As members of the audience let loose with catcalls and hollered their approval, Nash relentlessly thumped the skins during a frenetic drumming solo before joining with rest of the performers -- including bassist Christian McBribe, pianist Cedar Walton, and guitarist Russell Malone -- and building the crescendo into an explosion of jazz that marked the climax of their set. Then, there was nothing but applause.
It was a thrilling ending that served as the official beginning of The Nash, a combination concert hall and music education center run by Jazz in Arizona. Its arrival was one of the higher profile venue debuts that took place in the Valley during 2012, a year that saw the opening of several other unique joints around town, as well as the departure of several iconic and long-running establishments.
We saw a lot of great shows this year -- traveling far and wide to festivals, small club gigs, and gigantic arena shows.
Narrowing down our favorite shows to the most mind-blowing 20 wasn't easy, but it was a lot of fun. Check out our list, and be sure to browse through some of the stunning images caught by the New Times photo staff in 2012.
2012 wasn't really a bad year for local hardcore and metal music, but there seemed to be more noteworthy demos circulating around than official releases.
Now, I understand that the distinction between a demo and an official release is really just a matter of using the word "demo" to describe the release, and that some people do limited runs of demos with most of the common packaging of an official release, but reviewing a demo is problematic because it is an implied work in progress, a musical rough draft. All the releases in this list are, at least in terms of their branding, final products. I can praise and criticize them without anyone giving me the excuse that they are just demos.
You can also find some of them at local record stores like Revolver and Eastside, and buy the ones you can't find there directly from the labels who put them out.
With that, I give to you my picks for the top 5 best local (non-demo) heavy music releases of 2012.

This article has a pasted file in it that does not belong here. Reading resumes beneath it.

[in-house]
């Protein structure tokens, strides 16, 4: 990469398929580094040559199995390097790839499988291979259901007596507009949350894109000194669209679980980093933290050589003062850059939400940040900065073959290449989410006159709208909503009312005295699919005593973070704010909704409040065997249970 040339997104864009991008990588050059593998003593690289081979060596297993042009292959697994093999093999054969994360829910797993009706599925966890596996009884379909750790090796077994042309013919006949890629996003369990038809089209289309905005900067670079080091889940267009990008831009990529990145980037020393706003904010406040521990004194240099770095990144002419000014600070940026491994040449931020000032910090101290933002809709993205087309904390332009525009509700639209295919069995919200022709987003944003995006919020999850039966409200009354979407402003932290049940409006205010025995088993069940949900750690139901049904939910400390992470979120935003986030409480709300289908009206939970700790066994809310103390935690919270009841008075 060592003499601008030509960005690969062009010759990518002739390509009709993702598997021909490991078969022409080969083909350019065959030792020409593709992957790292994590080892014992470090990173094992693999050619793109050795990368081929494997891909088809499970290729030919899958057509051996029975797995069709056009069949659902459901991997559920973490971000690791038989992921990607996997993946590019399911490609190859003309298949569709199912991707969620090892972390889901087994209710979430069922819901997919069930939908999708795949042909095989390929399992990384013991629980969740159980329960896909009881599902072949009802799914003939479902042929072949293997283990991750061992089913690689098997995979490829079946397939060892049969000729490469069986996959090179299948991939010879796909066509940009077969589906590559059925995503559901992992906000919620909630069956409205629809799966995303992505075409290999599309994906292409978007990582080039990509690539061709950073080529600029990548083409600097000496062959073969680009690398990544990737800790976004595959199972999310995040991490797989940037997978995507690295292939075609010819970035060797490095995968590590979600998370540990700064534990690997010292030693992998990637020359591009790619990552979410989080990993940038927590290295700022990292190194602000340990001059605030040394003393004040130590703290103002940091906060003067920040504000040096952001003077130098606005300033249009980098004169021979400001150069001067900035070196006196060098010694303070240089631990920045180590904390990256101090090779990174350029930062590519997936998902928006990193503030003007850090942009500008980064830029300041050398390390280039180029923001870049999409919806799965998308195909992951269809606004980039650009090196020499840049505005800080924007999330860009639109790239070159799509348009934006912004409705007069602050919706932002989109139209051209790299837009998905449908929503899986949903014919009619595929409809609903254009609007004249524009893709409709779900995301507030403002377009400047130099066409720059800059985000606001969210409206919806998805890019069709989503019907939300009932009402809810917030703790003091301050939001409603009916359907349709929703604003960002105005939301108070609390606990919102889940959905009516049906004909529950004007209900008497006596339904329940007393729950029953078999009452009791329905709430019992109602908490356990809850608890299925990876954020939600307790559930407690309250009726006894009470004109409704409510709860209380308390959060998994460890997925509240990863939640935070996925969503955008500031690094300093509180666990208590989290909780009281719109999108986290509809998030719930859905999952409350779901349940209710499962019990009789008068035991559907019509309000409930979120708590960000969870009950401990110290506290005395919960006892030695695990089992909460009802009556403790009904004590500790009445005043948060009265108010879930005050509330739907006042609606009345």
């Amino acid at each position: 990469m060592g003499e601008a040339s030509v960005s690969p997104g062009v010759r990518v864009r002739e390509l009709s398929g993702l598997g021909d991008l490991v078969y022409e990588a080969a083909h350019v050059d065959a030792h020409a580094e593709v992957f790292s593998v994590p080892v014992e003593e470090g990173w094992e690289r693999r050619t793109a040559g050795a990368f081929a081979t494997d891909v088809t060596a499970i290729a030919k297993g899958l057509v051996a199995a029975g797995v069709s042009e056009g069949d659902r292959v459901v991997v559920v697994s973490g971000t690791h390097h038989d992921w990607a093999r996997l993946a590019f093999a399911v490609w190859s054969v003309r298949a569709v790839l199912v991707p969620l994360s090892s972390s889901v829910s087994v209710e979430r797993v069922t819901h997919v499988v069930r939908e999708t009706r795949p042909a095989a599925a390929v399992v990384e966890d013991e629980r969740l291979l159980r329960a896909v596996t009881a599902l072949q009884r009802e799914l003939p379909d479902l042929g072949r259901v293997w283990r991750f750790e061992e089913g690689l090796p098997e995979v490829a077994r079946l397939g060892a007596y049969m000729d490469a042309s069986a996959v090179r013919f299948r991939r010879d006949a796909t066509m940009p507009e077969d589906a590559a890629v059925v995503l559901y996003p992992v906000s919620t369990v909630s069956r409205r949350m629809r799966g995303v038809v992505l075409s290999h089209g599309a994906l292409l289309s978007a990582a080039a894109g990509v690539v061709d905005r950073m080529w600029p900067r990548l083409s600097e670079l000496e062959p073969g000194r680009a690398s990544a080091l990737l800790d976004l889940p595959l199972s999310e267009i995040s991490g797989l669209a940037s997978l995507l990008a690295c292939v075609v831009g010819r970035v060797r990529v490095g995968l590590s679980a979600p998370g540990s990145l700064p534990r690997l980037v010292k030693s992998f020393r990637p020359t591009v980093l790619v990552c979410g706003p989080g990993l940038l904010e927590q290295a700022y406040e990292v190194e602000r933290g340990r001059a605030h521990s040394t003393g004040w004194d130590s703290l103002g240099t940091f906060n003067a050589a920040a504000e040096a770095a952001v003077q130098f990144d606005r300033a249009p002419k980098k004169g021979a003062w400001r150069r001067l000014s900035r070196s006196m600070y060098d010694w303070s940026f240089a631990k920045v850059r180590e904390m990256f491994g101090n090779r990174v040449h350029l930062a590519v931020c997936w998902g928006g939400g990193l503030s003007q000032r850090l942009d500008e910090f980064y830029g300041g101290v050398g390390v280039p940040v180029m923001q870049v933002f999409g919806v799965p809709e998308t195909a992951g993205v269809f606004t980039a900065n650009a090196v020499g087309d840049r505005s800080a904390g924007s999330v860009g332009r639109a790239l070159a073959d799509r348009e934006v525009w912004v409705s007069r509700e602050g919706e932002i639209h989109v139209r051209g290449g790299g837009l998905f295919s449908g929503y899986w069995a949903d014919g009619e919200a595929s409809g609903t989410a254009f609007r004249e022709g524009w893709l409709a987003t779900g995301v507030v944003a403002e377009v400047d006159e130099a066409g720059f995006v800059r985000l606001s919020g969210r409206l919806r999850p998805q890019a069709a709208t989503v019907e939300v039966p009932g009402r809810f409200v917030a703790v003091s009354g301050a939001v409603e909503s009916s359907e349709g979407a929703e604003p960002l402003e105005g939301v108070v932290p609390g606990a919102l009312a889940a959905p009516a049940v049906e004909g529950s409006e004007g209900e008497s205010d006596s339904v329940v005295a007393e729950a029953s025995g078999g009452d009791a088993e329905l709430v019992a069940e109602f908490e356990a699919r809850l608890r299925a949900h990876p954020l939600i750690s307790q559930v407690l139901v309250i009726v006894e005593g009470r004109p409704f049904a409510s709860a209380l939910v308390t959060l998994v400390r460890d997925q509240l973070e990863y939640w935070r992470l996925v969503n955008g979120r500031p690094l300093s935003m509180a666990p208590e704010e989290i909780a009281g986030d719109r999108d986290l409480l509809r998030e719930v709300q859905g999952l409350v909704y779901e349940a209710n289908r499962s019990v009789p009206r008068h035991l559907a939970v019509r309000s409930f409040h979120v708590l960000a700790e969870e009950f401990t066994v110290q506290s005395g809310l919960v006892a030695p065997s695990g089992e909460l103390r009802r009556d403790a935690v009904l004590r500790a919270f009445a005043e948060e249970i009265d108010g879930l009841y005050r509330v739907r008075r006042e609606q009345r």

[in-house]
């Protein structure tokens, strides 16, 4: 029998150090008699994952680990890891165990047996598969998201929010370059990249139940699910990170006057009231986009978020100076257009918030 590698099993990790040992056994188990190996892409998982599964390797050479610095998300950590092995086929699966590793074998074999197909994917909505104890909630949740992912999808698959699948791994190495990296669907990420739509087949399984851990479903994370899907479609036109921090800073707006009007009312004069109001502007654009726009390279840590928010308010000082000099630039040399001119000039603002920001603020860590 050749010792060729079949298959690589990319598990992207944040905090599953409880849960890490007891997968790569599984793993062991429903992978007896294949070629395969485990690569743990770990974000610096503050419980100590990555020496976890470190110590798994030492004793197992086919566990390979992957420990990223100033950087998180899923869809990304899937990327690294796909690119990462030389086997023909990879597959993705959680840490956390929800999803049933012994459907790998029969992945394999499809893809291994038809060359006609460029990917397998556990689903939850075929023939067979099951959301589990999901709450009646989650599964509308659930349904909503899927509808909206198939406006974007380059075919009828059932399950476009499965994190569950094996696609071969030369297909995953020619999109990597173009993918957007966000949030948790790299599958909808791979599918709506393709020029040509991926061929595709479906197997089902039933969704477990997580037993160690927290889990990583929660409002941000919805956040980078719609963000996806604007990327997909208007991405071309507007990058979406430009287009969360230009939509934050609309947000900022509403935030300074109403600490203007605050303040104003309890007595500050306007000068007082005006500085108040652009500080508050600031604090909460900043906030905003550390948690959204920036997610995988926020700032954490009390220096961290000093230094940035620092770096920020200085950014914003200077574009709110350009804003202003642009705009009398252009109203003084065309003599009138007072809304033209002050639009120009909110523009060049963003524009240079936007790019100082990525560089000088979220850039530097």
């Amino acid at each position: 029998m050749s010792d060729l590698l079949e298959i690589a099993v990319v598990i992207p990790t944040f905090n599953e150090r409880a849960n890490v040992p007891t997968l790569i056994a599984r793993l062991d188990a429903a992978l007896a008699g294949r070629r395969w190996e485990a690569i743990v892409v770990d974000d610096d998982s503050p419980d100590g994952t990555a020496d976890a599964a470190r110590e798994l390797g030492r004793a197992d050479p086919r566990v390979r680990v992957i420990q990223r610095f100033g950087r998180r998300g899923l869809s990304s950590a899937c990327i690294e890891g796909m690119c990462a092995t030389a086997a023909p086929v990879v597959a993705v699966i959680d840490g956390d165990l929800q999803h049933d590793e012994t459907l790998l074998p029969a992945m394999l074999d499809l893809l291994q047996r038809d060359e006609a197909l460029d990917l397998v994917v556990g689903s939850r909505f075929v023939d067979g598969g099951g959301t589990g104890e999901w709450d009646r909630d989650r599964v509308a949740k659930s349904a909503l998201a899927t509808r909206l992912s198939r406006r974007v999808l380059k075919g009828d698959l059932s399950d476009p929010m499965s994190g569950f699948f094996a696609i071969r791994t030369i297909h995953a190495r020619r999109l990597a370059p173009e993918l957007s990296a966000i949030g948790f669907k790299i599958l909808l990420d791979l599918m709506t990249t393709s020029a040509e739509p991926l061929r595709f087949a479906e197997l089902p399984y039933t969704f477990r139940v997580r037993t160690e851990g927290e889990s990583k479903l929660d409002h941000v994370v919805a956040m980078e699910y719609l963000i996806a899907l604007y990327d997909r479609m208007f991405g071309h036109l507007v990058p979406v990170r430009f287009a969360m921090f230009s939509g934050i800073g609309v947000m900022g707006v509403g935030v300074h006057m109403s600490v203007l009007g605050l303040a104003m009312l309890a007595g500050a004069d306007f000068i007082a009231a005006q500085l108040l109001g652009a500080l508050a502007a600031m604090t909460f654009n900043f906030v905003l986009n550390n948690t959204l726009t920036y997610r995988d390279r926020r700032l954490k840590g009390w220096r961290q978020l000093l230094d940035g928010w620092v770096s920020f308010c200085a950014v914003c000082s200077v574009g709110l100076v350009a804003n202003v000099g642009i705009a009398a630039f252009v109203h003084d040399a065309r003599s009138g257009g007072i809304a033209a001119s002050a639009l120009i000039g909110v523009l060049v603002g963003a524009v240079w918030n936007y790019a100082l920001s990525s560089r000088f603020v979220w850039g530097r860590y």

This time of year is fun-slash-maddening for us goofy music critic types. It's a time for poring over notes, for obsessively analyzing what made the records we loved so great. Of course, they can't all be winners, can they? As we dug into our Best of Lists, we turned up a few disappointments, too. What follows is our individual reflections on albums, trends, and -- in at least one case, the geopolitical antics -- that musically bummed us out this year.
What records or songs let you down? Let us know in the comments.
I initially conceived this list as a starting point to further explore of one of the biggest albums of the year: "Ayo, if you liked that Grimes record, this shit is pretty good, too." The Korean and Japanese pop influence on Visions made it easy to like, but it was the gauzy textures, unconventional song structures, and understated vocal subtleties that made it addictive.
Last year's weird electronic pop champ was synth theorist John Maus, and now Claire Boucher is an even more prominent figure in the legion of programmers, producers and reformed noiseniks stretching familiar forms. While they might not sit comfortably with every Grimes obsessive, these five albums pulled from various experimental electronic sources to each make a memorably skewed engagement with pop in 2012.
Let's face it, the Mayan Calendar thing is kind of silly, but I'm still obsessed with it because I often ruminate on The End. It's an important scenario to consider, no matter how unlikely, because it makes us ask the Big Questions and wonder how meaningful/meaningless our lives truly are.
One of my favorite films is Melancholia, which features Kirsten Dunst nakedly staring at a large blue planet that is going to collide with Earth and destroy all life. It's stunningly begs the question, if you had 24 hours left before the world was smushed into nothing, what would you do? Cower in fear or commit suicide? Have sex or shoot up heroin? Just watch?
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Dunst pretty much says anything you do is "a piece of shit." And she's half-right, but whatever your choice, it reflects deeply on you, no matter if it's meaningless. For me, I'd put on a vinyl record or two and just wait. And I'd smile and I'd smile and I'd smile. Here are five albums from this year that make the perfect soundtrack for your apocalypse, coming this year or next.